Humanitarian Negotiations with Armed Groups
87
Annex III - Glossary of Key Terms
Armed Groups groups that have the potential to employ arms in the use of
force to achieve political, ideological or economic objectives;
arenotwithintheformalmilitarystructuresofStates,State-
alliances or intergovernmental organizations; and are not
underthecontroloftheState(s)inwhichtheyoperate.
Complex Emergency a humanitarian crisis in a country, region, or society where
there is a total or considerable breakdown of authority
resultingfrominternalorexternalconfictandwhichrequires
an international response that goes beyond the mandate
or capacity of any single and/or the ongoing UN country
programme.[IASCdefnition]
Humanitarian Negotiations negotiations undertaken by civilians engaged in managing,
coordinating and providing humanitarian assistance and
protection for the purposes of: (i) ensuring the provision
of protection and humanitarian assistance to vulnerable
populations; (ii) preserving humanitarian space; and (iii)
promoting better respect for international humanitarian and
humanrightslaw.
Humanitarian Security physical and psychological safety of both humanitarian staff
andbenefciaries[workingdefnitionusedinthismanual].
Humanitarian Space a conducive humanitarian operating environment. [OCHA
defnition]
Negotiation Thedeliberationwhichtakesplacebetweentwoormoreparties
regarding a proposed agreement. In the context of armed
confict,negotiationsoftenrelatetopermittinghumanitarian
access,agreeinguponaceasefre,orestablishingpeacethrough
aframeworkagreementorpeaceaccord.[OCHAdefnition]
Protection [encompassing] all activities aimed at obtaining full respect
for the rights of the individual in accordance with the letter
andthespiritoftherelevantbodiesoflaw(i.e.international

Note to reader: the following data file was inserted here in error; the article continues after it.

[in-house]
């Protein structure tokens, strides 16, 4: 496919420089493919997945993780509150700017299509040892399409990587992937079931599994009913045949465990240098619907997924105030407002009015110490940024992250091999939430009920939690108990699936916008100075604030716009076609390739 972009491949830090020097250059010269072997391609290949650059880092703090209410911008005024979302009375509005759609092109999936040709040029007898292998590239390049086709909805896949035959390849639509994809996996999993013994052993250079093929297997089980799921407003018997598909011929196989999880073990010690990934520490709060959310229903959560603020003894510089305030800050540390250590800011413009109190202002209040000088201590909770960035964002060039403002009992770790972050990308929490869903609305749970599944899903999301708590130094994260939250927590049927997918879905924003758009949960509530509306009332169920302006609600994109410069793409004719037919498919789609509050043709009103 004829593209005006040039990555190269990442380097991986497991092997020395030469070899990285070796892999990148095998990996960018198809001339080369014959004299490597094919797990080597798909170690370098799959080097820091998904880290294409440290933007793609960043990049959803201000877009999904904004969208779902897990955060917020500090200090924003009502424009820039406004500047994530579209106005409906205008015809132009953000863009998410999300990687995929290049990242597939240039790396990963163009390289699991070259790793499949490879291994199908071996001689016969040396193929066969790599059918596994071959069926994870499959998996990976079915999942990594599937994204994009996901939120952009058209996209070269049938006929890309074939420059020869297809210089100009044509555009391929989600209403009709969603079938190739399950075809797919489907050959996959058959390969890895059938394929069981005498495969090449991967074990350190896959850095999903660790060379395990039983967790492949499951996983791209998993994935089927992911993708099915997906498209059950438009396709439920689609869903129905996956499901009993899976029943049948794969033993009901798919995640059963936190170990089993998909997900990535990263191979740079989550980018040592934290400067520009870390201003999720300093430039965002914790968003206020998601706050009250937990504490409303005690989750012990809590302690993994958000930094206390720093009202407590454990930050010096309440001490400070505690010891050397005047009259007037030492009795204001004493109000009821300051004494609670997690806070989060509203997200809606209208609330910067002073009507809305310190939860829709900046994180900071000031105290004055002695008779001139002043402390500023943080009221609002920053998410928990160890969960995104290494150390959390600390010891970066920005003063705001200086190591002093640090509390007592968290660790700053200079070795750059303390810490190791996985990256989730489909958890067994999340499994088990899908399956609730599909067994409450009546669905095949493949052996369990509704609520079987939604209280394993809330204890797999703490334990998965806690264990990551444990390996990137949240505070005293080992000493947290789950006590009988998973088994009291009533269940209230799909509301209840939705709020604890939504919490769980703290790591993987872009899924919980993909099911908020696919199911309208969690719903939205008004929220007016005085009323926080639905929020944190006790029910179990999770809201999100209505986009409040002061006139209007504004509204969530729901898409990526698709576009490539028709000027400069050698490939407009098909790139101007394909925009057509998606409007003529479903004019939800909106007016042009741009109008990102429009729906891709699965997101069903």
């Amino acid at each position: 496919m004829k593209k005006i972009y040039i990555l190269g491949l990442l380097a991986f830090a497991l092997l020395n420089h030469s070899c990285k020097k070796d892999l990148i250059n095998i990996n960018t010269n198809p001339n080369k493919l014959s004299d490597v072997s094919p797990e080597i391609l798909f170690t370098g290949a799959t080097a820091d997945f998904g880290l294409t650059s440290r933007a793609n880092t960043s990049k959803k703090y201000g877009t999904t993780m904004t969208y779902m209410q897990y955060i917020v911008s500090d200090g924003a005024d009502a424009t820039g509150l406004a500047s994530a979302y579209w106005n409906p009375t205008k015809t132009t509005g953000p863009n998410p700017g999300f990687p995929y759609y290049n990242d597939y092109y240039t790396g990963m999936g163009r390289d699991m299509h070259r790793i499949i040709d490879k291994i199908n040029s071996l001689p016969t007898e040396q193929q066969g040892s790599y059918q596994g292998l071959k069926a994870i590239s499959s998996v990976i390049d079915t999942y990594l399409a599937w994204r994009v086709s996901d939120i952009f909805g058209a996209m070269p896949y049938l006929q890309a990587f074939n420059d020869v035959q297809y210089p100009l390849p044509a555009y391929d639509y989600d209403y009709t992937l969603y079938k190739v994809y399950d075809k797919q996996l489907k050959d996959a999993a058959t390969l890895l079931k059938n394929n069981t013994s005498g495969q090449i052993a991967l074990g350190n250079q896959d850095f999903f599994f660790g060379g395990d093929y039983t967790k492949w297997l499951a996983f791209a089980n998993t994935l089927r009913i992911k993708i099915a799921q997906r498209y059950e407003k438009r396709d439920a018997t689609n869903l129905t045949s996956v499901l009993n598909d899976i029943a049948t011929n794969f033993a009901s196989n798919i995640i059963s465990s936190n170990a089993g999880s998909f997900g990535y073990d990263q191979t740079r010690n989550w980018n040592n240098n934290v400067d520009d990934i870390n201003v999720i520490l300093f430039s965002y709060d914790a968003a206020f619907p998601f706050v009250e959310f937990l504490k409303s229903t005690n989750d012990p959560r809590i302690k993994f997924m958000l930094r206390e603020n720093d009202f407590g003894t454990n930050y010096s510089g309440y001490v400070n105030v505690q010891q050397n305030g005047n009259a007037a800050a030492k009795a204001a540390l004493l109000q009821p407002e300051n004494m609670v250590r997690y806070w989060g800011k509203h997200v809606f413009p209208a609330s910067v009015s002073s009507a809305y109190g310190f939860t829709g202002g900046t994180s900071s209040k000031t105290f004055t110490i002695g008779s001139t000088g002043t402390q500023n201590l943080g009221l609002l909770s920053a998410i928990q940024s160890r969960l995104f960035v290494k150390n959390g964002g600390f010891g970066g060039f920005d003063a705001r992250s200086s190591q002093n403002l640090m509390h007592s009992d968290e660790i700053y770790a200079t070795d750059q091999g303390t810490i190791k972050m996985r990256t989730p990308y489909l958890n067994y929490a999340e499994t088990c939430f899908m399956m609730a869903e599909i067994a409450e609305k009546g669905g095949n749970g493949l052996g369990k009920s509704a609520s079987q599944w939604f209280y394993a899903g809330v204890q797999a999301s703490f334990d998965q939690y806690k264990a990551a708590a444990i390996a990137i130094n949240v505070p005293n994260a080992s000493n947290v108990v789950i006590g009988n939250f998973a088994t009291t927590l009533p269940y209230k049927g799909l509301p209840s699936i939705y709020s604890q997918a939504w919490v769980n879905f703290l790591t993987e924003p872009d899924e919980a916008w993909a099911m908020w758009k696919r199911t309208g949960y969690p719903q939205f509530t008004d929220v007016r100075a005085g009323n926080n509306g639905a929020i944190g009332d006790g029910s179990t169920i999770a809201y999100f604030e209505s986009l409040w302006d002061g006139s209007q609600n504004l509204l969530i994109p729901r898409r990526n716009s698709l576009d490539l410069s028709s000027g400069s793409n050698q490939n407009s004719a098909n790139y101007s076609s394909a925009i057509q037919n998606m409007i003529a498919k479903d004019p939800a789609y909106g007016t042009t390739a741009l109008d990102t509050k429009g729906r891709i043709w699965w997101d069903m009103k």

humanrightslaw,internationalhumanitarianlaw,andrefugee
law).[workingdefnitionusedbyIASC]
Humanitarian Negotiations with Armed Groups
88
Notes
This Manual and the companion set of Guidelines provide a structured,
easy-to-follow approach to humanitarian negotiations with armed groups.
The publications fll a need which has long been recognized by operational
humanitarian agencies.
The necessity for a more structured approach to humanitarian negotia-
tion has been refected in statements and resolutions of the UN Security
Council and the UN General Assembly. Noting the obstacles posed by the
lack of structured interaction with non-State actors, the Security Council,
in particular, has expressed its encouragement for
the ongoing work by United Nations agencies to prepare a man-
ual of feld practices of negotiations with armed groups to better
assist coordination and to facilitate more effective negotiations.
(S/PRST/2002/41)
By providing that structured approach, this Manual and the companion set
of Guidelines will assist humanitarian workers in achieving better humani-
tarian outcomes in situations that require negotiation with armed groups.